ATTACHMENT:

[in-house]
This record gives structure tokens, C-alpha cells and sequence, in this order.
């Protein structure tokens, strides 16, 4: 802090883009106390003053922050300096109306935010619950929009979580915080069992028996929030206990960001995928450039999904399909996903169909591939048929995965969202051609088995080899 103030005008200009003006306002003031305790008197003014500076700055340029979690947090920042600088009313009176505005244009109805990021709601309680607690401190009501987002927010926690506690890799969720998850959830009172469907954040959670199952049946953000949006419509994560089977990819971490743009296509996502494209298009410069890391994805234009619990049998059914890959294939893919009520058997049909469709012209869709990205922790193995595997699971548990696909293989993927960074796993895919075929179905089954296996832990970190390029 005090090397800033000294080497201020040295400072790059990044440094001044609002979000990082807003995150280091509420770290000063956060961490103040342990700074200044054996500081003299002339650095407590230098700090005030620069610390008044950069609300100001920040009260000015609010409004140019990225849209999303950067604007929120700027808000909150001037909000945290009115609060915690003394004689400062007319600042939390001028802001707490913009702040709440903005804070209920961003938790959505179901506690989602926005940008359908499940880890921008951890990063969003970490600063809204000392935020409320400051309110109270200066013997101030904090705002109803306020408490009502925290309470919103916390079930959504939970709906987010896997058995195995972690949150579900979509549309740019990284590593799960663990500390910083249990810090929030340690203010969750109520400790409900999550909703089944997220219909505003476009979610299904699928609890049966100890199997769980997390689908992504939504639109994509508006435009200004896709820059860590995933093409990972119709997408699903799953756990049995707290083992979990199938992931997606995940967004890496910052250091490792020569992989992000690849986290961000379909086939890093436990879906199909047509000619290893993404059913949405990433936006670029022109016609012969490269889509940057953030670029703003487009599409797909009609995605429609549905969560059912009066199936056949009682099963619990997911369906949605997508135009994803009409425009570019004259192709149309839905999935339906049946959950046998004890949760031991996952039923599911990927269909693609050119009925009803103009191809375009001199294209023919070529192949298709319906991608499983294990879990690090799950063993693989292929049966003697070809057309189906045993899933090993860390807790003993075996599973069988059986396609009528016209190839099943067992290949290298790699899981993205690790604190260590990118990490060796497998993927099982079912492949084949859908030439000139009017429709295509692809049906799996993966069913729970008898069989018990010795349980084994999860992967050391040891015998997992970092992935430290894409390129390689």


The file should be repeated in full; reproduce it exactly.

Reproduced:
[in-house]
This record gives structure tokens, C-alpha cells and sequence, in this order.
């Protein structure tokens, strides 16, 4: 802090883009106390003053922050300096109306935010619950929009979580915080069992028996929030206990960001995928450039999904399909996903169909591939048929995965969202051609088995080899 103030005008200009003006306002003031305790008197003014500076700055340029979690947090920042600088009313009176505005244009109805990021709601309680607690401190009501987002927010926690506690890799969720998850959830009172469907954040959670199952049946953000949006419509994560089977990819971490743009296509996502494209298009410069890391994805234009619990049998059914890959294939893919009520058997049909469709012209869709990205922790193995595997699971548990696909293989993927960074796993895919075929179905089954296996832990970190390029 005090090397800033000294080497201020040295400072790059990044440094001044609002979000990082807003995150280091509420770290000063956060961490103040342990700074200044054996500081003299002339650095407590230098700090005030620069610390008044950069609300100001920040009260000015609010409004140019990225849209999303950067604007929120700027808000909150001037909000945290009115609060915690003394004689400062007319600042939390001028802001707490913009702040709440903005804070209920961003938790959505179901506690989602926005940008359908499940880890921008951890990063969003970490600063809204000392935020409320400051309110109270200066013997101030904090705002109803306020408490009502925290309470919103916390079930959504939970709906987010896997058995195995972690949150579900979509549309740019990284590593799960663990500390910083249990810090929030340690203010969750109520400790409900999550909703089944997220219909505003476009979610299904699928609890049966100890199997769980997390689908992504939504639109994509508006435009200004896709820059860590995933093409990972119709997408699903799953756990049995707290083992979990199938992931997606995940967004890496910052250091490792020569992989992000690849986290961000379909086939890093436990879906199909047509000619290893993404059913949405990433936006670029022109016609012969490269889509940057953030670029703003487009599409797909009609995605429609549905969560059912009066199936056949009682099963619990997911369906949605997508135009994803009409425009570019004259192709149309839905999935339906049946959950046998004890949760031991996952039923599911990927269909693609050119009925009803103009191809375009001199294209023919070529192949298709319906991608499983294990879990690090799950063993693989292929049966003697070809057309189906045993899933090993860390807790003993075996599973069988059986396609009528016209190839099943067992290949290298790699899981993205690790604190260590990118990490060796497998993927099982079912492949084949859908030439000139009017429709295509692809049906799996993966069913729970008898069989018990010795349980084994999860992967050391040891015998997992970092992935430290894409390129390689």